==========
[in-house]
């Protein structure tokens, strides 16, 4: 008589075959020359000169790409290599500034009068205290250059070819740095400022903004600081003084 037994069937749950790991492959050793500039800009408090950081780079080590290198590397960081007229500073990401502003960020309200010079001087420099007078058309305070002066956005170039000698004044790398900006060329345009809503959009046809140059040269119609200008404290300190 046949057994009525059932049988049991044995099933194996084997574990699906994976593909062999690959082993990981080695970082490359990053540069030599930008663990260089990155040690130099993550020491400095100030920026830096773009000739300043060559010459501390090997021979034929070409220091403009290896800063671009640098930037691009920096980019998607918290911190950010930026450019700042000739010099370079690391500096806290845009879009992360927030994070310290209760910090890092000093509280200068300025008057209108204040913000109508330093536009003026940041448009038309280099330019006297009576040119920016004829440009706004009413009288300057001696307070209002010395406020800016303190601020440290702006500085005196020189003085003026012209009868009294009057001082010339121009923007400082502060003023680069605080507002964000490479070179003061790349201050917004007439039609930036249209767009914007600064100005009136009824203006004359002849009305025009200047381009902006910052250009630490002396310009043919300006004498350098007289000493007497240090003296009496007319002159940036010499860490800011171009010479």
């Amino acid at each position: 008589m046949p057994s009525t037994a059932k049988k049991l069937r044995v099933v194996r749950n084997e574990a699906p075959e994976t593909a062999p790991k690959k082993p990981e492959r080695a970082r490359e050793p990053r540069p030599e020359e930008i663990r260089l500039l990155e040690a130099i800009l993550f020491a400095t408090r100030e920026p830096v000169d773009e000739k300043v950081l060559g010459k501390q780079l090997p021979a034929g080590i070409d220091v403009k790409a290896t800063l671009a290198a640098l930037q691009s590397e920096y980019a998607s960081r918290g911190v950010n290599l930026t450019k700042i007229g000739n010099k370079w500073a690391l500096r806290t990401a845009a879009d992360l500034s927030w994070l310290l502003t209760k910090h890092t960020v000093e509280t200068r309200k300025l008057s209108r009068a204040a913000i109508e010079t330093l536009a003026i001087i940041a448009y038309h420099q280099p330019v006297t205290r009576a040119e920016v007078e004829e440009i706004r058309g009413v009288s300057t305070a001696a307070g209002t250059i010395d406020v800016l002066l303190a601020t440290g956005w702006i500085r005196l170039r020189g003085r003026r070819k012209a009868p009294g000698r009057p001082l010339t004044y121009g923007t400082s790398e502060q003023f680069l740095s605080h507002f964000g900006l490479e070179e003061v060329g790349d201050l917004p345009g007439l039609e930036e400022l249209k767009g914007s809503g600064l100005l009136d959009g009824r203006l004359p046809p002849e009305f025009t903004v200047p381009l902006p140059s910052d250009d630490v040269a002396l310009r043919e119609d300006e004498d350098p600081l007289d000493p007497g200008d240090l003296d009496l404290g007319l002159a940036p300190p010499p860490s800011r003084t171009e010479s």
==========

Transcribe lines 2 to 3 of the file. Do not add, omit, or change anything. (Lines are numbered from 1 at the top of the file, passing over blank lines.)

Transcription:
């Protein structure tokens, strides 16, 4: 008589075959020359000169790409290599500034009068205290250059070819740095400022903004600081003084 037994069937749950790991492959050793500039800009408090950081780079080590290198590397960081007229500073990401502003960020309200010079001087420099007078058309305070002066956005170039000698004044790398900006060329345009809503959009046809140059040269119609200008404290300190 046949057994009525059932049988049991044995099933194996084997574990699906994976593909062999690959082993990981080695970082490359990053540069030599930008663990260089990155040690130099993550020491400095100030920026830096773009000739300043060559010459501390090997021979034929070409220091403009290896800063671009640098930037691009920096980019998607918290911190950010930026450019700042000739010099370079690391500096806290845009879009992360927030994070310290209760910090890092000093509280200068300025008057209108204040913000109508330093536009003026940041448009038309280099330019006297009576040119920016004829440009706004009413009288300057001696307070209002010395406020800016303190601020440290702006500085005196020189003085003026012209009868009294009057001082010339121009923007400082502060003023680069605080507002964000490479070179003061790349201050917004007439039609930036249209767009914007600064100005009136009824203006004359002849009305025009200047381009902006910052250009630490002396310009043919300006004498350098007289000493007497240090003296009496007319002159940036010499860490800011171009010479």
């Amino acid at each position: 008589m046949p057994s009525t037994a059932k049988k049991l069937r044995v099933v194996r749950n084997e574990a699906p075959e994976t593909a062999p790991k690959k082993p990981e492959r080695a970082r490359e050793p990053r540069p030599e020359e930008i663990r260089l500039l990155e040690a130099i800009l993550f020491a400095t408090r100030e920026p830096v000169d773009e000739k300043v950081l060559g010459k501390q780079l090997p021979a034929g080590i070409d220091v403009k790409a290896t800063l671009a290198a640098l930037q691009s590397e920096y980019a998607s960081r918290g911190v950010n290599l930026t450019k700042i007229g000739n010099k370079w500073a690391l500096r806290t990401a845009a879009d992360l500034s927030w994070l310290l502003t209760k910090h890092t960020v000093e509280t200068r309200k300025l008057s209108r009068a204040a913000i109508e010079t330093l536009a003026i001087i940041a448009y038309h420099q280099p330019v006297t205290r009576a040119e920016v007078e004829e440009i706004r058309g009413v009288s300057t305070a001696a307070g209002t250059i010395d406020v800016l002066l303190a601020t440290g956005w702006i500085r005196l170039r020189g003085r003026r070819k012209a009868p009294g000698r009057p001082l010339t004044y121009g923007t400082s790398e502060q003023f680069l740095s605080h507002f964000g900006l490479e070179e003061v060329g790349d201050l917004p345009g007439l039609e930036e400022l249209k767009g914007s809503g600064l100005l009136d959009g009824r203006l004359p046809p002849e009305f025009t903004v200047p381009l902006p140059s910052d250009d630490v040269a002396l310009r043919e119609d300006e004498d350098p600081l007289d000493p007497g200008d240090l003296d009496l404290g007319l002159a940036p300190p010499p860490s800011r003084t171009e010479s």